bims-noxint Biomed News
on NADPH oxidases in tumorigenesis
Issue of 2019‒07‒14
two papers selected by
Laia Caja Puigsubira
Uppsala University


  1. Redox Biol. 2019 Jun 29. pii: S2213-2317(19)30274-5. [Epub ahead of print]26 101263
    García-Ruiz IG, Ruiz NB, Rada P, Pardo V, Ruiz L, Blas-García A, Valdecantos MP, Sanz MG, Solís Herruzo JA, Valverde ÁM.
      Inflammation is typically associated with the development of fibrosis, cirrhosis and hepatocellular carcinoma. The key role of protein tyrosine phosphatase 1B (PTP1B) in inflammatory responses has focused this study in understanding its implication in liver fibrosis. Here we show that hepatic PTP1B mRNA expression increased after bile duct ligation (BDL), while BDL-induced liver fibrosis was markedly reduced in mice lacking Ptpn1 (PTP1B-/-) as assessed by decreased collagen deposition and α-smooth muscle actin (α-SMA) expression. PTP1B-/- mice also showed a significant increase in mRNA levels of key markers of monocytes recruitment (Cd68, Adgre1 and Ccl2) compared to their wild-type (PTP1B+/+) littermates at early stages of injury after BDL. Interestingly, the lack of PTP1B strongly increased the NADPH oxidase (NOX) subunits Nox1/Nox4 ratio and downregulated Cybb expression after BDL, revealing a pro-survival pattern of NADPH oxidase induction in response to liver injury. Chimeric mice generated by transplantation of PTP1B-/- bone marrow (BM) into irradiated PTP1B+/+ mice revealed similar hepatic expression profile of NOX subunits than PTP1B-/- mice while these animals did not show differences in infiltration of myeloid cells at 7 days post-BDL, suggesting that PTP1B deletion in other liver cells is necessary for boosting the early inflammatory response to the BDL. PTP1B-/- BM transplantation into PTP1B+/+ mice also led to a blockade of TGF-β and α-SMA induction after BDL. In vitro experiments demonstrated that deficiency of PTP1B in hepatocytes protects against bile acid-induced apoptosis and abrogates hepatic stellate cells (HSC) activation, an effect ameliorated by NOX1 inhibition. In conclusion, our results have revealed that the lack of PTP1B switches NOX expression pattern in response to liver injury after BDL and reduces HSC activation and liver fibrosis.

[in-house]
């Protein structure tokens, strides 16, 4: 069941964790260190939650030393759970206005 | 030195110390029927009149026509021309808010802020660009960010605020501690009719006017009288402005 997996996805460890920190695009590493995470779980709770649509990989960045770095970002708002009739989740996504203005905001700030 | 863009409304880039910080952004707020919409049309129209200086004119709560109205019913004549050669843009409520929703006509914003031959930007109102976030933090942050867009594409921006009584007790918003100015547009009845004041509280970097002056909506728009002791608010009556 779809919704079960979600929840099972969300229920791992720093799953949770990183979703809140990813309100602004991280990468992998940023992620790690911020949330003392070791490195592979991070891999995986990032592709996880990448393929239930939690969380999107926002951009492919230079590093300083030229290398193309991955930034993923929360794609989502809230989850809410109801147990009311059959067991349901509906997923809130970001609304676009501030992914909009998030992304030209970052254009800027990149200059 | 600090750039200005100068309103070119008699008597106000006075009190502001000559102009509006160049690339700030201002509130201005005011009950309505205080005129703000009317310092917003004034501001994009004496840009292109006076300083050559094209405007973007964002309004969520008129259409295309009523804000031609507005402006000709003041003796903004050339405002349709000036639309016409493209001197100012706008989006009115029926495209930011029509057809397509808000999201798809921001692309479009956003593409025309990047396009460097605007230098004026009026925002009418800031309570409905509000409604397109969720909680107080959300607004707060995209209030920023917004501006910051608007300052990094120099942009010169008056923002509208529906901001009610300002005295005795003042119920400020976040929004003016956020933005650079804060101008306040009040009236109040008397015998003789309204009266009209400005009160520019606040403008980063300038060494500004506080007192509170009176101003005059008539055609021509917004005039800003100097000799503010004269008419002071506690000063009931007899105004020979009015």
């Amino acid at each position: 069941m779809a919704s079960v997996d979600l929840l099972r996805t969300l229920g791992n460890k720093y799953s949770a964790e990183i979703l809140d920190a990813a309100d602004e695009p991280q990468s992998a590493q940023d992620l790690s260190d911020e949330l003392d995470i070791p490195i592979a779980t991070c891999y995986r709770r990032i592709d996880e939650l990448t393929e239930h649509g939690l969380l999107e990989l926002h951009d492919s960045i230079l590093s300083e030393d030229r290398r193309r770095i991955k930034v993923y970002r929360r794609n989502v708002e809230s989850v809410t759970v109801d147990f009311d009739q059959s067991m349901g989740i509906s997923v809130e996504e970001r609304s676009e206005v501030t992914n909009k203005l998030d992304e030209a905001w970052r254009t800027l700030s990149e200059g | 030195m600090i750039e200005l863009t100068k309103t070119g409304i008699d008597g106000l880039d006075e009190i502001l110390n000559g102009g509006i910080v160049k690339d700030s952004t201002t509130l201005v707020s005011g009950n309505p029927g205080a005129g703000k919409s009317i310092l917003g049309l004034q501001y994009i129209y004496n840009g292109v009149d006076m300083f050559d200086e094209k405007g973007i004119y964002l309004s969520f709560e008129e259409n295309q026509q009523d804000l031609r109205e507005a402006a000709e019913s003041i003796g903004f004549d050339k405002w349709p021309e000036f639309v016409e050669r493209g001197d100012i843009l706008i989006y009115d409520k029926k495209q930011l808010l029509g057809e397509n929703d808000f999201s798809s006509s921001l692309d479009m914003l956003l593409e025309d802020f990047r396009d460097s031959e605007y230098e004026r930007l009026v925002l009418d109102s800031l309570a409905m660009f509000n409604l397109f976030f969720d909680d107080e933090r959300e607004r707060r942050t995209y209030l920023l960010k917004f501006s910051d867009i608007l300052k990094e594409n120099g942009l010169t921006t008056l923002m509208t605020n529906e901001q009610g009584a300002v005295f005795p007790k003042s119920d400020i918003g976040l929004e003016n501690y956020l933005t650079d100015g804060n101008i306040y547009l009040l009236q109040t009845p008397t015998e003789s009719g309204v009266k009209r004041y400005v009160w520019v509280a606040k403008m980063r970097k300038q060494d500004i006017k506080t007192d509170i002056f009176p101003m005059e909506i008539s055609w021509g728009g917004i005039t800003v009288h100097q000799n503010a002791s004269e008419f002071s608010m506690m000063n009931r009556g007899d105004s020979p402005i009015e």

Keywords:  Bile duct ligation; Bone marrow transplantation; Inflammation; Liver fibrosis; NADPH oxidases; Protein tyrosine phosphatase 1B
    DOI:  https://doi.org/10.1016/j.redox.2019.101263
  2. Cardiovasc Res. 2019 Jul 11. pii: cvz183. [Epub ahead of print]
    Bubb KJ, Drummond GR, Figtree GA.
      Despite substantial promise, the use of antioxidant therapy to improve cardiovascular outcomes has been disappointing. Whilst the fundamental biology supporting their use continues to build, the challenge now is to differentially target dysregulated redox signaling domains and to identify new ways to deliver antioxidant substances. Looking further afield to other disciplines, there is an emerging 'tool-kit' containing sophisticated molecular and drug delivery applications. Applying these to the cardiovascular redox field could prove a successful strategy to combat the increasing disease burden. Excessive reactive oxygen species (ROS) production and protein modifications in the mitochondria has been the target of successful drug development with several positive outcomes emerging in the cardiovascular space, harnessing both improved delivery mechanisms and enhanced understanding of the biological abnormalities. Using this as a blueprint, similar strategies could be applied and expanded upon in other redox-hot-spots, such as the caveolae sub-cellular region, which houses many of the key cardiovascular redox proteins such as NADPH oxidase, endothelial nitric oxide synthase (eNOS), angiotensin II receptors and beta adrenoceptors. The expanded tool kit of drug development, including gene and miRNA therapies, nanoparticle technology and micropeptide targeting, can be applied to target dysregulated redox signaling in subcellular compartments of cardiovascular cells. In this review we consider the opportunities for improving cardiovascular outcomes by utilizing new technology platforms to target subcellular "bonfires" generated by dysregulated redox pathways, to improve clinical outcomes.
    Keywords:  biomarker; caveolae; drug development; reactive oxygen species; redox signaling
    DOI:  https://doi.org/10.1093/cvr/cvz183